Mastering Control Flow: Promises and Callbacks to Async and Await blog post

Mastering Control Flow: Promises and Callbacks to Async and Await

Mark Halpin

28 Aug, 2019

JavaScript

10 minutes read

If you haven’t already guessed, this post will walk you through all things promises, callbacks, and JavaScript’s newest flow control method, async/await. But before we get started, I’d like to paint a picture for you.

Imagine you need to go to the store to buy some food. How would you get there? I would guess that for most of you, a car would be the preferred choice. So, if you were all ready to leave, do you just get into your car and arrive at the store? Or are there several steps you need to follow before that? Typically, there are several actions that must be completed in a certain sequence before you can actually get to the store. If you are like me, you might do the following:

  • 1. Open the car door
  • 2. Sit down
  • 3. Put on the seat belt
  • 4. Check mirrors
  • 5. Start the car
  • 6. Check for objects or cars around you
  • 7. Proceed to your destination

Lets look at the last two steps. Before you drive, you check for objects around you. You wouldn’t just blindly step on the accelerator and hope for the best would you? Of course not! So, you take a few seconds, look around, and then drive.

But, what does this have to do with JavaScript? I am glad you asked!

Control Flow

JavaScript is single threaded, which means that everything happens in the order it is written. If we were to write a function that dealt with driving to the store, it might look like this:

function driveToStore(callback){
  console.log('opening the car door');
  console.log('sitting down');
  console.log('putting on the seat belt');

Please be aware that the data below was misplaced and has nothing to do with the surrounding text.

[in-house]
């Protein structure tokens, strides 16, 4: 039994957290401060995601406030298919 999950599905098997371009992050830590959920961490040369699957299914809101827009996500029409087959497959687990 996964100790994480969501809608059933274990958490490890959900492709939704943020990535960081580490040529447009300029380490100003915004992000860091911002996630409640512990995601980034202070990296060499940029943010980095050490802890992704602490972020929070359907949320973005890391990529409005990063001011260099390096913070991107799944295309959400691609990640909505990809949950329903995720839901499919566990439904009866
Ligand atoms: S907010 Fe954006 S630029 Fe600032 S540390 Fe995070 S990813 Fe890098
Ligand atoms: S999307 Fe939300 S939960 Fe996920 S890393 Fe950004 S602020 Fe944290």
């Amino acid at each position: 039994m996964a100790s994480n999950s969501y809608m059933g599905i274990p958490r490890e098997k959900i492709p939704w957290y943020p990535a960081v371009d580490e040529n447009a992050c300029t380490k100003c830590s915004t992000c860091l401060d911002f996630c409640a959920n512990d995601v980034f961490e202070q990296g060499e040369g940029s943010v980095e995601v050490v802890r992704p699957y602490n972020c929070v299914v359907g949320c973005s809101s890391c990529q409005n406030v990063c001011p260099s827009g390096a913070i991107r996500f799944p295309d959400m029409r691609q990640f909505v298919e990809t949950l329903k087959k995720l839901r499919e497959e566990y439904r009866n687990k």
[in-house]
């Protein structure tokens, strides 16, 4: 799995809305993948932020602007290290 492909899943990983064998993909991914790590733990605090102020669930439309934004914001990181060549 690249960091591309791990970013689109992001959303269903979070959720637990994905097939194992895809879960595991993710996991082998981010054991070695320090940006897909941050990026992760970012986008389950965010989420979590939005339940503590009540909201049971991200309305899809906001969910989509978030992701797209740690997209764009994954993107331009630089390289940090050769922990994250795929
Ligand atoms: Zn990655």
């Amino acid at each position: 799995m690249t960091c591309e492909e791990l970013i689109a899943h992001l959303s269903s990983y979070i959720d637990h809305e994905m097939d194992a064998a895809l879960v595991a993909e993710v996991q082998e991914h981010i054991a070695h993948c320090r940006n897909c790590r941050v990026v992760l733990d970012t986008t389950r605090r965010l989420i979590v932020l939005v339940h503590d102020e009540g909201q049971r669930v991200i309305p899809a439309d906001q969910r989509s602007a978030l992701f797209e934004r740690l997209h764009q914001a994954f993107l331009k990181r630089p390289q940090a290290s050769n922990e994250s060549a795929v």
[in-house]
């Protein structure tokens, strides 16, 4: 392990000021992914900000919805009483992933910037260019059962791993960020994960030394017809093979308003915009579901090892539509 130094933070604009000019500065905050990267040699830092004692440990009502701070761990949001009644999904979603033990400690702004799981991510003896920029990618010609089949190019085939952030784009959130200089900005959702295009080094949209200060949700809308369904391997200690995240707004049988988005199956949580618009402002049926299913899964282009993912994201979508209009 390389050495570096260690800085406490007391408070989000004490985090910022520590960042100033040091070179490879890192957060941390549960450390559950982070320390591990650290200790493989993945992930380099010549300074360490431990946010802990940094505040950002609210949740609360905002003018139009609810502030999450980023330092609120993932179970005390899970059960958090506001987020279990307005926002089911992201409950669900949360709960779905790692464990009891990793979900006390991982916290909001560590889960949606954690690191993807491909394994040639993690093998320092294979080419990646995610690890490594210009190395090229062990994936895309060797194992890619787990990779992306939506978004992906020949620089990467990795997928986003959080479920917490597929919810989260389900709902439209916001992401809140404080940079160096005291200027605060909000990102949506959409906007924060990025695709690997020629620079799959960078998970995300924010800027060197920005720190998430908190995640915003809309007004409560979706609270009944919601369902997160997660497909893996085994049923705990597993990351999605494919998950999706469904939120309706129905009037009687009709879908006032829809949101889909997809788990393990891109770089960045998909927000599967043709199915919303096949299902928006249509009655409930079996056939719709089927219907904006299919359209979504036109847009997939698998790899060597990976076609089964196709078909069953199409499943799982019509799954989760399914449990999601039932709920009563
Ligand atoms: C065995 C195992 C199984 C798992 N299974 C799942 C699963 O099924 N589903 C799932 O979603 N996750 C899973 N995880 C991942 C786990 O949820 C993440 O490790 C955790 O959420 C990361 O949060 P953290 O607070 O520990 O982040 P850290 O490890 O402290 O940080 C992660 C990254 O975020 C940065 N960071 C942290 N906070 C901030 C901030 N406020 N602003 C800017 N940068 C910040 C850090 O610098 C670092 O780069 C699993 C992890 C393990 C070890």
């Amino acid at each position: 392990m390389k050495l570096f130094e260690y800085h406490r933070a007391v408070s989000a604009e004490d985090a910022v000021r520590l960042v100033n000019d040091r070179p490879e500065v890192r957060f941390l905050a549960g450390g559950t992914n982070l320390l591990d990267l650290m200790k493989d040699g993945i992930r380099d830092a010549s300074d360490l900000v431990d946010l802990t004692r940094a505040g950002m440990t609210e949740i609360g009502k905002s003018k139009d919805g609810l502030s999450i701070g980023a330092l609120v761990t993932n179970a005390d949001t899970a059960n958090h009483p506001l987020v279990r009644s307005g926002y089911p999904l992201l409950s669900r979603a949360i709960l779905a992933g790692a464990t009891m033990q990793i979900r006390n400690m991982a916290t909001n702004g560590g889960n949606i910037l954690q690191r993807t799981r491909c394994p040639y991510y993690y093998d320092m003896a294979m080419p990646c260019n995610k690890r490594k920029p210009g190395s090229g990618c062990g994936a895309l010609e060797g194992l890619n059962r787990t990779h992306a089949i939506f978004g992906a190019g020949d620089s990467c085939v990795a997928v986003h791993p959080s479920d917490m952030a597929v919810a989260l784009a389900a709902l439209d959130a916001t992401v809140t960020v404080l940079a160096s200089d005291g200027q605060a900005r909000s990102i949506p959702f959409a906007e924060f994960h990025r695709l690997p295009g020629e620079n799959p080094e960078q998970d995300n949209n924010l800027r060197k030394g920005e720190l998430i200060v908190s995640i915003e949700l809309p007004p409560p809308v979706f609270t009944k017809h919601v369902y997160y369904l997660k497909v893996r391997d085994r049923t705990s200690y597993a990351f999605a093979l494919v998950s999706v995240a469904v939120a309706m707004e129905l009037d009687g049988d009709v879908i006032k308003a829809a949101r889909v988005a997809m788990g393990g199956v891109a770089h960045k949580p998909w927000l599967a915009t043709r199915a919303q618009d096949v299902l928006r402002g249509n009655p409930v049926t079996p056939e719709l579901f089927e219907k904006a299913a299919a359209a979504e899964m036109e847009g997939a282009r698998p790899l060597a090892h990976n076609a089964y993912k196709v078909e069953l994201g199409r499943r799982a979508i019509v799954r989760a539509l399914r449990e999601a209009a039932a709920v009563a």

console.log('checking mirrors');
  console.log('starting the car');
  setTimeout(function() {
    console.log('checking for other cars');
  }, 1000);
  console.log('driving to the store');
}

driveToStore();

But wait! Did you notice something? We started driving before we finished checking for other cars! That is dangerous!

Because JavaScript executes things in the order they are written, it was doing what we told it to, otherwise known as ‘synchronous’ processing. We started the car, executed the setTimeout function and then drove, but JavaScript didn’t wait for us to finish because we didn’t tell it to. It just executed the setTimeout function and kept going. This is where JavaScript’s control flow structures come in.

Callbacks

What is a Callback, and why do we use it in JavaScript?

According to Wikipedia, a callback is

any executable code that is passed as an argument to other code that is expected to call back (execute) the argument at a given time.

In other words, callback functions are functions that execute after another function has been run, and are typically passed as a parameter to another function. Just for reference, a function that accepts another function as an argument is called a ‘high order function’.

This is an example of a callback function:


function driveToStore(callback){
  console.log("opening the car door");
  console.log("sitting down");
  console.log("putting on the seat belt");
  console.log("checking mirrors");
  console.log("starting the car");
  callback();
  console.log("driving to the store");
}

function checkForCars(){
  console.log('checking for other cars');
}

driveToStore(checkForCars);

What happened here? We created a new function called checkForCars and passed it to the driveToStore function as a callback. From within the driveToStore function, we can then execute the checkForCars function.

If you run it, you will see that the sequence of driving to the store happens in the intended order, meaning that we wait to finish checking for other cars before we start driving, and thus avoid programming fender bender!

Use case

Callback functions are useful in JavaScript any time we want to execute some long running code in a function and wait for the result before executing the next task. One such example is making a database call to get data back, and then returning results based on that data. To expand on this idea, think of a website login. What does the typical workflow look like? From a high level, it might look something like this:

  1. User enters login credentials
  2. User clicks a button on the front end
  3. On click event, frontend makes an POST request to the backend API
  4. Backend takes the data, sends it to the database
  5. Database is queried, and then sends back results